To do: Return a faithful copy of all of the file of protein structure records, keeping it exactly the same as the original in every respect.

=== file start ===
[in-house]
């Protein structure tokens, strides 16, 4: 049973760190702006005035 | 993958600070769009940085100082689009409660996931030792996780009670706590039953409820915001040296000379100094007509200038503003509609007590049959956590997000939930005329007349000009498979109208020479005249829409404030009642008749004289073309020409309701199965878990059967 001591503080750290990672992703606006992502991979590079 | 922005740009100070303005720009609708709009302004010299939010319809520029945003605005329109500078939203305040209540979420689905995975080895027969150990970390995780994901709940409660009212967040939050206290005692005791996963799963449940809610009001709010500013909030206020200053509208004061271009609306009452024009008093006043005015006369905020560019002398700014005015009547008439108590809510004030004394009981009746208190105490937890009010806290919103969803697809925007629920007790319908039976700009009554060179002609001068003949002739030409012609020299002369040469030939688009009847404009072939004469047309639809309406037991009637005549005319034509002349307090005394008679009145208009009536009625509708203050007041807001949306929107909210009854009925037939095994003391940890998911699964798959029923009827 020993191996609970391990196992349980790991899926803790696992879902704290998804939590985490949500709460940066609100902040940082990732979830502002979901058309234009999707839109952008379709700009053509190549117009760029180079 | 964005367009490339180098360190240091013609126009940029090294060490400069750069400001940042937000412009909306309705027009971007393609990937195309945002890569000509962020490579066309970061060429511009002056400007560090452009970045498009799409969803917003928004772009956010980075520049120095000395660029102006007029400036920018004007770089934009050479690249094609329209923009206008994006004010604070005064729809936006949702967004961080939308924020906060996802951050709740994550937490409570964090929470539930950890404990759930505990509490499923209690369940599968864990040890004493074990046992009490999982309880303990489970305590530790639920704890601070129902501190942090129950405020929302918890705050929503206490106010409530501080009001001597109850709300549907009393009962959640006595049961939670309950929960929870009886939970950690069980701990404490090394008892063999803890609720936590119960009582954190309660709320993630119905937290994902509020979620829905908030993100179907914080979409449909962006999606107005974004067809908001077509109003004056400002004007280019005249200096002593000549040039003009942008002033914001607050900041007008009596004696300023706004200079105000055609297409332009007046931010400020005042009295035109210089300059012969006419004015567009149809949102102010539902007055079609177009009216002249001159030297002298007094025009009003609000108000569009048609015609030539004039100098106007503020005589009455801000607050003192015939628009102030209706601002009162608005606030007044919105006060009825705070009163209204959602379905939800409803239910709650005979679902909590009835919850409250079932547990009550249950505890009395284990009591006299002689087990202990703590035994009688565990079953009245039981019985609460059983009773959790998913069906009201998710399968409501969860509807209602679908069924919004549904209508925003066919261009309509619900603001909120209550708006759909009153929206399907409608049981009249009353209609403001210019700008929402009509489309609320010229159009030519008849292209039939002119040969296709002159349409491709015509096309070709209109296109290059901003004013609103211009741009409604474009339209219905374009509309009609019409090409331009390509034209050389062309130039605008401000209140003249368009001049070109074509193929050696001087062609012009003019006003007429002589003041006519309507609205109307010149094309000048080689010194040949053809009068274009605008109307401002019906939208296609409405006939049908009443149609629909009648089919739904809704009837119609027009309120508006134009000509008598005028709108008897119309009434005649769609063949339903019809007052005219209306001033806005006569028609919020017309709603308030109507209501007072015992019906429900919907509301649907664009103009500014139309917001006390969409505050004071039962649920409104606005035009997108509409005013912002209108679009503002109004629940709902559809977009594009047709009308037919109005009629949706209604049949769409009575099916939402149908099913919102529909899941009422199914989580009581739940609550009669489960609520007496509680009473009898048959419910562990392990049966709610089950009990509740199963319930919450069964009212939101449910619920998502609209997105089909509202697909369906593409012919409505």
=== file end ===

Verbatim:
[in-house]
């Protein structure tokens, strides 16, 4: 049973760190702006005035 | 993958600070769009940085100082689009409660996931030792996780009670706590039953409820915001040296000379100094007509200038503003509609007590049959956590997000939930005329007349000009498979109208020479005249829409404030009642008749004289073309020409309701199965878990059967 001591503080750290990672992703606006992502991979590079 | 922005740009100070303005720009609708709009302004010299939010319809520029945003605005329109500078939203305040209540979420689905995975080895027969150990970390995780994901709940409660009212967040939050206290005692005791996963799963449940809610009001709010500013909030206020200053509208004061271009609306009452024009008093006043005015006369905020560019002398700014005015009547008439108590809510004030004394009981009746208190105490937890009010806290919103969803697809925007629920007790319908039976700009009554060179002609001068003949002739030409012609020299002369040469030939688009009847404009072939004469047309639809309406037991009637005549005319034509002349307090005394008679009145208009009536009625509708203050007041807001949306929107909210009854009925037939095994003391940890998911699964798959029923009827 020993191996609970391990196992349980790991899926803790696992879902704290998804939590985490949500709460940066609100902040940082990732979830502002979901058309234009999707839109952008379709700009053509190549117009760029180079 | 964005367009490339180098360190240091013609126009940029090294060490400069750069400001940042937000412009909306309705027009971007393609990937195309945002890569000509962020490579066309970061060429511009002056400007560090452009970045498009799409969803917003928004772009956010980075520049120095000395660029102006007029400036920018004007770089934009050479690249094609329209923009206008994006004010604070005064729809936006949702967004961080939308924020906060996802951050709740994550937490409570964090929470539930950890404990759930505990509490499923209690369940599968864990040890004493074990046992009490999982309880303990489970305590530790639920704890601070129902501190942090129950405020929302918890705050929503206490106010409530501080009001001597109850709300549907009393009962959640006595049961939670309950929960929870009886939970950690069980701990404490090394008892063999803890609720936590119960009582954190309660709320993630119905937290994902509020979620829905908030993100179907914080979409449909962006999606107005974004067809908001077509109003004056400002004007280019005249200096002593000549040039003009942008002033914001607050900041007008009596004696300023706004200079105000055609297409332009007046931010400020005042009295035109210089300059012969006419004015567009149809949102102010539902007055079609177009009216002249001159030297002298007094025009009003609000108000569009048609015609030539004039100098106007503020005589009455801000607050003192015939628009102030209706601002009162608005606030007044919105006060009825705070009163209204959602379905939800409803239910709650005979679902909590009835919850409250079932547990009550249950505890009395284990009591006299002689087990202990703590035994009688565990079953009245039981019985609460059983009773959790998913069906009201998710399968409501969860509807209602679908069924919004549904209508925003066919261009309509619900603001909120209550708006759909009153929206399907409608049981009249009353209609403001210019700008929402009509489309609320010229159009030519008849292209039939002119040969296709002159349409491709015509096309070709209109296109290059901003004013609103211009741009409604474009339209219905374009509309009609019409090409331009390509034209050389062309130039605008401000209140003249368009001049070109074509193929050696001087062609012009003019006003007429002589003041006519309507609205109307010149094309000048080689010194040949053809009068274009605008109307401002019906939208296609409405006939049908009443149609629909009648089919739904809704009837119609027009309120508006134009000509008598005028709108008897119309009434005649769609063949339903019809007052005219209306001033806005006569028609919020017309709603308030109507209501007072015992019906429900919907509301649907664009103009500014139309917001006390969409505050004071039962649920409104606005035009997108509409005013912002209108679009503002109004629940709902559809977009594009047709009308037919109005009629949706209604049949769409009575099916939402149908099913919102529909899941009422199914989580009581739940609550009669489960609520007496509680009473009898048959419910562990392990049966709610089950009990509740199963319930919450069964009212939101449910619920998502609209997105089909509202697909369906593409012919409505």